Monday, August 22, 2011

The pitfalls of self-interest

I appreciate self-reflection.  I encourage students to it.  I try to do it.  You know..."unexamined life" and all that.

But it matters what material we use for that reflection.  That's why I'm a bit concerned about the latest advice I read in EdWeek--the closest thing I know to the journal for the teaching profession.

In this article on 5 questions that will improve your teaching, we are given a list of queries that reify the student-centered approach to teaching.  And there's the problem....Student-centeredness can (and has, in this case) get a little off balance.  To put it briefly--and perhaps mildly--we teachers are encouraged to be student-centered, and students, already inclined this way anyway, are encouraged to be self-centered.  

It requires a careful balancing act for a teacher to be student-centered and require that students be other-centered.  This balancing is not strengthened by self-reflection questions like "is what I am doing--in the class room--going to connect to the students' self-interest?"  (Question #2)

Problems arise here...on many levels.

First, it assumes that education and students' self-interest can be aligned.  Perhaps they can, in some degree or in a particular moment or situation.  But education has an inescapable element of the long-term in it.  You keep doing math problems or conjugating Spanish verbs because it's somehow good for you in some vague future.  But children's--especially teenagers'--apprehension of the future consequence of current behavior is notoriously bad.  The part of the brain that processes that kind of long-term abstraction doesn't develop fully until the late teen years.

Second, an effort to connect to students' self-interest risks elevating their fancy above other values.  My teenage son is anxious for school to start again...for "the social activity, not the academics," he notes.  It would be in his interest--or at least his desire--if all his academic work could somehow be rendered by texting, and delivered somehow by way of iTunes.

Third, observing one and two reveals the danger of confusing students' interests and desires.  Education has always been characterized by the strain inherent in the idea that adults understand a young person's long-term interests better than the young person.  Why else would I have been compelled to endure so much math?  As students get older they come to assert their own interests and desires, thereby making the teenage years quite frustrating for parent and child alike.

Ultimately, the youngster's burgeoning expression of his/her own desires (which still tend to be short-run) collide with the adult (parent, teacher, "society") perception of the longer term requirements--not yet apprehended by the youngster, or apprehended differently by youngsters and adults.  What else would be the source of the long-standing, never-resolved plaint, "Why do I have to do this math?  I'll never use it."  Has an adult ever answered this in a way that a youngster embraced?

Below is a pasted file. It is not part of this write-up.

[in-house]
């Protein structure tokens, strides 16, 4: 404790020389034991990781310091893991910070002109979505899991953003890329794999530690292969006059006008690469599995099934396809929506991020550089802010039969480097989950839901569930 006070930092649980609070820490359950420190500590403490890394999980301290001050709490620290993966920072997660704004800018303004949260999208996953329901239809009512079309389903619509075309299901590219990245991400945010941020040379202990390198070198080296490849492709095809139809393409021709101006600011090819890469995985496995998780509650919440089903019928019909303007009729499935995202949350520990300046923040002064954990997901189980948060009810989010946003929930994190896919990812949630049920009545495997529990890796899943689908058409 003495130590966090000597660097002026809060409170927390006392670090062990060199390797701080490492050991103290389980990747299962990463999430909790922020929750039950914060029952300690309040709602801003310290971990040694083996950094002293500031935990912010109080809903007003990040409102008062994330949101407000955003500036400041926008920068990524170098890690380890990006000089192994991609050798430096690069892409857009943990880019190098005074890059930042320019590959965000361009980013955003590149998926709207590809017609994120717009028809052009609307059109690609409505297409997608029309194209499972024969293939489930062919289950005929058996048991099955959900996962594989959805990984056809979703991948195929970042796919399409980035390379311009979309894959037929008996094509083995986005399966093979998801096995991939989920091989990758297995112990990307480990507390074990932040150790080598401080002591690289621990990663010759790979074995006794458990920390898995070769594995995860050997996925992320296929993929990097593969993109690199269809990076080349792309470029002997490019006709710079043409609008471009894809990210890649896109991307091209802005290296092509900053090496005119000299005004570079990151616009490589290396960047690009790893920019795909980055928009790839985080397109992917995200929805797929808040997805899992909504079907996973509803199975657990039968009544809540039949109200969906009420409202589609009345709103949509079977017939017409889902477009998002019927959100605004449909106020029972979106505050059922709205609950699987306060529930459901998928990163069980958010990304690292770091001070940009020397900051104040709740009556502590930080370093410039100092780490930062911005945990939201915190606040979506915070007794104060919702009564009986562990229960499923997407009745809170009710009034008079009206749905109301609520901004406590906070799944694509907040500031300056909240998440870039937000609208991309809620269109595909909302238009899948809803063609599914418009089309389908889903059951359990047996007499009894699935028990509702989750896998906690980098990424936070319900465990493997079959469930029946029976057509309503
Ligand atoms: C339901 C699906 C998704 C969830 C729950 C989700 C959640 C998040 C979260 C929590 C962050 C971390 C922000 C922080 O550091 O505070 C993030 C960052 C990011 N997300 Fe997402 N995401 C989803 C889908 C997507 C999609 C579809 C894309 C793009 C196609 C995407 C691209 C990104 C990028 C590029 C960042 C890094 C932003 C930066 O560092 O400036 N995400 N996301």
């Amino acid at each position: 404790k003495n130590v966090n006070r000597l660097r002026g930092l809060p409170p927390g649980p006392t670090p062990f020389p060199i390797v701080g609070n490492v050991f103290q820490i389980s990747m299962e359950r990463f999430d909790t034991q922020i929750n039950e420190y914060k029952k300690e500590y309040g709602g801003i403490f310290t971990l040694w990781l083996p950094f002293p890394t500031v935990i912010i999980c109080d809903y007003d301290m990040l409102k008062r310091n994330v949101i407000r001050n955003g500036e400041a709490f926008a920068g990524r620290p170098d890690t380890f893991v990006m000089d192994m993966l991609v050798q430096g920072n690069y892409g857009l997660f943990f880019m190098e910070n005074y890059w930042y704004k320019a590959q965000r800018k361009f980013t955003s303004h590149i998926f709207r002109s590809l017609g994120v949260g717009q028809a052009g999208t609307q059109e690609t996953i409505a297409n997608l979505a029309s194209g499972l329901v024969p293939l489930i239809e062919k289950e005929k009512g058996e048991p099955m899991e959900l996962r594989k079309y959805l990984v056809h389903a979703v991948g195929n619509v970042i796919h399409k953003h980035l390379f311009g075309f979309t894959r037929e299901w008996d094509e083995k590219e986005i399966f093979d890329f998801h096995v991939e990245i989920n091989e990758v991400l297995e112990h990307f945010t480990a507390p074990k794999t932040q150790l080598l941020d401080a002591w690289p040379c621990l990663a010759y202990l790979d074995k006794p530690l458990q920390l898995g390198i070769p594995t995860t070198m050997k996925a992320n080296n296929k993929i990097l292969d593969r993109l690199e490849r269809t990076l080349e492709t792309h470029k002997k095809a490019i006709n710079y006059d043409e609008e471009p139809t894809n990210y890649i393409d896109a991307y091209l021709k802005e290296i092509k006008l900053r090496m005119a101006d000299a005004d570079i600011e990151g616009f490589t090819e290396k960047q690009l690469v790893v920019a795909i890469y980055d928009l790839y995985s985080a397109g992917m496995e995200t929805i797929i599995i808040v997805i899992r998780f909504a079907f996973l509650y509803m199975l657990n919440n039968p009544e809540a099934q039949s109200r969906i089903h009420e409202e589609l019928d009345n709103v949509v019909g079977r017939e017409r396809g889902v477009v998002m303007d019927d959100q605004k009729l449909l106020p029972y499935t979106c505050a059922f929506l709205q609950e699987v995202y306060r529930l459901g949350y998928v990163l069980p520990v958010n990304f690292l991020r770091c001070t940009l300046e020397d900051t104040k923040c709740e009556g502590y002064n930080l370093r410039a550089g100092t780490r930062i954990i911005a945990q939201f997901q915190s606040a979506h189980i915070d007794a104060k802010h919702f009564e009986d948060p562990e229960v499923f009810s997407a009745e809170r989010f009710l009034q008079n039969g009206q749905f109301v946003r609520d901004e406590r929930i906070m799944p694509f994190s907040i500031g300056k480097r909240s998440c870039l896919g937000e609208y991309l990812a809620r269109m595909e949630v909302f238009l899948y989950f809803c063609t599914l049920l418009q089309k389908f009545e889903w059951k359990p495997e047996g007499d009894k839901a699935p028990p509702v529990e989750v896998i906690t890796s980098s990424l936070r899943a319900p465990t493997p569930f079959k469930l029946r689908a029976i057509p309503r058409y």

But we're encouraged now to think about students' self-interest.  Not just their interest, but their self-interest.  Ponder the difference.  If nothing else, the adults' pursuit of the students' self-interest makes nonsense of the completely understandable but ultimately unsatisfactory parental line, "It's for your own good."  

I understand connecting to students' interests.  I understand connecting to their desires.  Some of the time.  I also understand that their self-interests are just that...SELF-interest.  And I understand better than they do how certain reading and writing exercises will be helpful for some or most of them.  

I also understand that if they knew some of the things I know about certain likelihoods in their lives, they might render their self-interests a little differently.  

If this tension ever goes away, it's because we won't be engaged in anything called education anymore.

Just after posting this, I read an article about students dropping out in NY.  One way by which students can drop out is for the student, parents, teachers, counselors and principal to meet together, at which time the parents can "sign out" the student.

The article's author wrote this line, "School administrators and staff do their best to talk them out of this because they know it can have long term effects on the teenager" (my emphasis).

Does the teenager NOT know this?  Does the teenager know it and not care?  Know and choose in favor of the short-run?  Or, possibly, are the school staff wrong?


Anonymous said...

When does the student and parent get a say in what is the most likely to engender maturity? That is as important as education and is not necessarily encouraged by "school". Most teen TV and movies are based on kids pranking and torturing adults by out smarting them or trapping them in someway or another.

Kids need to see that work is hard and pushing a broom is boring before they will believe that it is better to qualify for the option of working for the harbor department as a manager than as a boat hand. Some parents, believe-it-or-not have no money for alternative education and know that taking their son to work for them for their gardening company will teach them more skills and maturity than another day of hanging out with their misguided friends. Why should that wise family not have the benefit of the teen driving?

What we need is a way for 28 and 30 year olds to go back to school and finish once they are more mature.

At these troubled economic times it is time for a major paradigm shift in education. We are wasting enormous amounts of money on classes in high school and college for immature kids who need to learn a work ethic.

Linda NBCT science

Andrew Milton said...

Interesting...wait to finish education after some life experience.
Everybody do some public service for a year or two in their late teens?